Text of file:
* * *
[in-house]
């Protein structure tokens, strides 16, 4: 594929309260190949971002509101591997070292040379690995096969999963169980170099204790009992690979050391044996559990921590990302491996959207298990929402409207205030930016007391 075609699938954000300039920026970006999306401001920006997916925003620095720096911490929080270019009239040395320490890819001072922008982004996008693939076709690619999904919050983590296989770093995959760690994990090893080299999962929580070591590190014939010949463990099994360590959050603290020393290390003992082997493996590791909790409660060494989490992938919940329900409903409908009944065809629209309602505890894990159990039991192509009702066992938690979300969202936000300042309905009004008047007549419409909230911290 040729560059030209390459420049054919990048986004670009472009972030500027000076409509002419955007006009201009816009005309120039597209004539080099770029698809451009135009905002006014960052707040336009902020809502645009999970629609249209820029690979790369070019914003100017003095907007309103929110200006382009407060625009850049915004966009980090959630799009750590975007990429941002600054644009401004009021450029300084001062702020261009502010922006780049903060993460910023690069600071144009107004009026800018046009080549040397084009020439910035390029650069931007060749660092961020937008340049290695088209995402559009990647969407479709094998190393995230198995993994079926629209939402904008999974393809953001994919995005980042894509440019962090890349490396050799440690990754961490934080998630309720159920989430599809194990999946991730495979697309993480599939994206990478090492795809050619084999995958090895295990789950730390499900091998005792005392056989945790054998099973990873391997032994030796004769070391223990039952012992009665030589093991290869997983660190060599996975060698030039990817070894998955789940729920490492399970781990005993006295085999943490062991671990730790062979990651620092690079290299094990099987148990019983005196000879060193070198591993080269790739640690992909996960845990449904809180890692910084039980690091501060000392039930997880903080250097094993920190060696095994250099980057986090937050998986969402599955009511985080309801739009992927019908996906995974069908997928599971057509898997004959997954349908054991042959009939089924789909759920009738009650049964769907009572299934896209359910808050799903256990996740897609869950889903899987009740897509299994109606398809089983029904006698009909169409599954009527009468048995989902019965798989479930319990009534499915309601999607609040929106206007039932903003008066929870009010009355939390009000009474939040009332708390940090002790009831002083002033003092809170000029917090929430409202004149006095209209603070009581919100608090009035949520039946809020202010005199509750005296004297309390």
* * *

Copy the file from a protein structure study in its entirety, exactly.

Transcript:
[in-house]
């Protein structure tokens, strides 16, 4: 594929309260190949971002509101591997070292040379690995096969999963169980170099204790009992690979050391044996559990921590990302491996959207298990929402409207205030930016007391 075609699938954000300039920026970006999306401001920006997916925003620095720096911490929080270019009239040395320490890819001072922008982004996008693939076709690619999904919050983590296989770093995959760690994990090893080299999962929580070591590190014939010949463990099994360590959050603290020393290390003992082997493996590791909790409660060494989490992938919940329900409903409908009944065809629209309602505890894990159990039991192509009702066992938690979300969202936000300042309905009004008047007549419409909230911290 040729560059030209390459420049054919990048986004670009472009972030500027000076409509002419955007006009201009816009005309120039597209004539080099770029698809451009135009905002006014960052707040336009902020809502645009999970629609249209820029690979790369070019914003100017003095907007309103929110200006382009407060625009850049915004966009980090959630799009750590975007990429941002600054644009401004009021450029300084001062702020261009502010922006780049903060993460910023690069600071144009107004009026800018046009080549040397084009020439910035390029650069931007060749660092961020937008340049290695088209995402559009990647969407479709094998190393995230198995993994079926629209939402904008999974393809953001994919995005980042894509440019962090890349490396050799440690990754961490934080998630309720159920989430599809194990999946991730495979697309993480599939994206990478090492795809050619084999995958090895295990789950730390499900091998005792005392056989945790054998099973990873391997032994030796004769070391223990039952012992009665030589093991290869997983660190060599996975060698030039990817070894998955789940729920490492399970781990005993006295085999943490062991671990730790062979990651620092690079290299094990099987148990019983005196000879060193070198591993080269790739640690992909996960845990449904809180890692910084039980690091501060000392039930997880903080250097094993920190060696095994250099980057986090937050998986969402599955009511985080309801739009992927019908996906995974069908997928599971057509898997004959997954349908054991042959009939089924789909759920009738009650049964769907009572299934896209359910808050799903256990996740897609869950889903899987009740897509299994109606398809089983029904006698009909169409599954009527009468048995989902019965798989479930319990009534499915309601999607609040929106206007039932903003008066929870009010009355939390009000009474939040009332708390940090002790009831002083002033003092809170000029917090929430409202004149006095209209603070009581919100608090009035949520039946809020202010005199509750005296004297309390």